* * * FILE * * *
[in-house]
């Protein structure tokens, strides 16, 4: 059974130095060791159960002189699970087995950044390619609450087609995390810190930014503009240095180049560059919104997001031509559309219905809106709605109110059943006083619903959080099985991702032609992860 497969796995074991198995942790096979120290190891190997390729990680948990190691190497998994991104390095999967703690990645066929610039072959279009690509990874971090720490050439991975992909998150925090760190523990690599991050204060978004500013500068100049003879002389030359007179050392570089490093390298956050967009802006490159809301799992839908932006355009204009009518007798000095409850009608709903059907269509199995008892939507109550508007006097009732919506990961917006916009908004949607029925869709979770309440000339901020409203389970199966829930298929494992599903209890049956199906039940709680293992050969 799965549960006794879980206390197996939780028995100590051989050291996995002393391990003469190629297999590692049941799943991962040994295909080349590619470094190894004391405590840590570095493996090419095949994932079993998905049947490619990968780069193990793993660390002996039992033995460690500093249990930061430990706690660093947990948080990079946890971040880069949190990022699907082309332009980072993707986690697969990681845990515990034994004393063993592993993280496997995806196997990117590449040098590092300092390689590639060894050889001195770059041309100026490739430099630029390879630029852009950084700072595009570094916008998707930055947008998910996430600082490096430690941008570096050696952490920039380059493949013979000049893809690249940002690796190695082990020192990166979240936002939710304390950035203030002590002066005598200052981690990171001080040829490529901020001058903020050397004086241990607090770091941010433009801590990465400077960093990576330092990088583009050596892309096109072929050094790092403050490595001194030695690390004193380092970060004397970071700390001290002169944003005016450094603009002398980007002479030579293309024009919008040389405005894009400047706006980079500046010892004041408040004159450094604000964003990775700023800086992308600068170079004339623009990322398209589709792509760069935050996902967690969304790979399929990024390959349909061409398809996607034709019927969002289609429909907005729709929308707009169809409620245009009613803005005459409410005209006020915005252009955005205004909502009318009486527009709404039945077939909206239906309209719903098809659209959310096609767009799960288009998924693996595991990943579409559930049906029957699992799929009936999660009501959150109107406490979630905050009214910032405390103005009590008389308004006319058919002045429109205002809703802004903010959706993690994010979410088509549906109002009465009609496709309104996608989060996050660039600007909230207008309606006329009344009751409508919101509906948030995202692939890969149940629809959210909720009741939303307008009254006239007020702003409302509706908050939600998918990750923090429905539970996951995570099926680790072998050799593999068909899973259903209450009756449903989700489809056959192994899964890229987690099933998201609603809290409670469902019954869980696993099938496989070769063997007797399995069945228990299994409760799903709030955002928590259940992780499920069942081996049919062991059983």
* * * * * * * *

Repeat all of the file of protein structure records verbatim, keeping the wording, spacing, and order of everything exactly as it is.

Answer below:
[in-house]
């Protein structure tokens, strides 16, 4: 059974130095060791159960002189699970087995950044390619609450087609995390810190930014503009240095180049560059919104997001031509559309219905809106709605109110059943006083619903959080099985991702032609992860 497969796995074991198995942790096979120290190891190997390729990680948990190691190497998994991104390095999967703690990645066929610039072959279009690509990874971090720490050439991975992909998150925090760190523990690599991050204060978004500013500068100049003879002389030359007179050392570089490093390298956050967009802006490159809301799992839908932006355009204009009518007798000095409850009608709903059907269509199995008892939507109550508007006097009732919506990961917006916009908004949607029925869709979770309440000339901020409203389970199966829930298929494992599903209890049956199906039940709680293992050969 799965549960006794879980206390197996939780028995100590051989050291996995002393391990003469190629297999590692049941799943991962040994295909080349590619470094190894004391405590840590570095493996090419095949994932079993998905049947490619990968780069193990793993660390002996039992033995460690500093249990930061430990706690660093947990948080990079946890971040880069949190990022699907082309332009980072993707986690697969990681845990515990034994004393063993592993993280496997995806196997990117590449040098590092300092390689590639060894050889001195770059041309100026490739430099630029390879630029852009950084700072595009570094916008998707930055947008998910996430600082490096430690941008570096050696952490920039380059493949013979000049893809690249940002690796190695082990020192990166979240936002939710304390950035203030002590002066005598200052981690990171001080040829490529901020001058903020050397004086241990607090770091941010433009801590990465400077960093990576330092990088583009050596892309096109072929050094790092403050490595001194030695690390004193380092970060004397970071700390001290002169944003005016450094603009002398980007002479030579293309024009919008040389405005894009400047706006980079500046010892004041408040004159450094604000964003990775700023800086992308600068170079004339623009990322398209589709792509760069935050996902967690969304790979399929990024390959349909061409398809996607034709019927969002289609429909907005729709929308707009169809409620245009009613803005005459409410005209006020915005252009955005205004909502009318009486527009709404039945077939909206239906309209719903098809659209959310096609767009799960288009998924693996595991990943579409559930049906029957699992799929009936999660009501959150109107406490979630905050009214910032405390103005009590008389308004006319058919002045429109205002809703802004903010959706993690994010979410088509549906109002009465009609496709309104996608989060996050660039600007909230207008309606006329009344009751409508919101509906948030995202692939890969149940629809959210909720009741939303307008009254006239007020702003409302509706908050939600998918990750923090429905539970996951995570099926680790072998050799593999068909899973259903209450009756449903989700489809056959192994899964890229987690099933998201609603809290409670469902019954869980696993099938496989070769063997007797399995069945228990299994409760799903709030955002928590259940992780499920069942081996049919062991059983």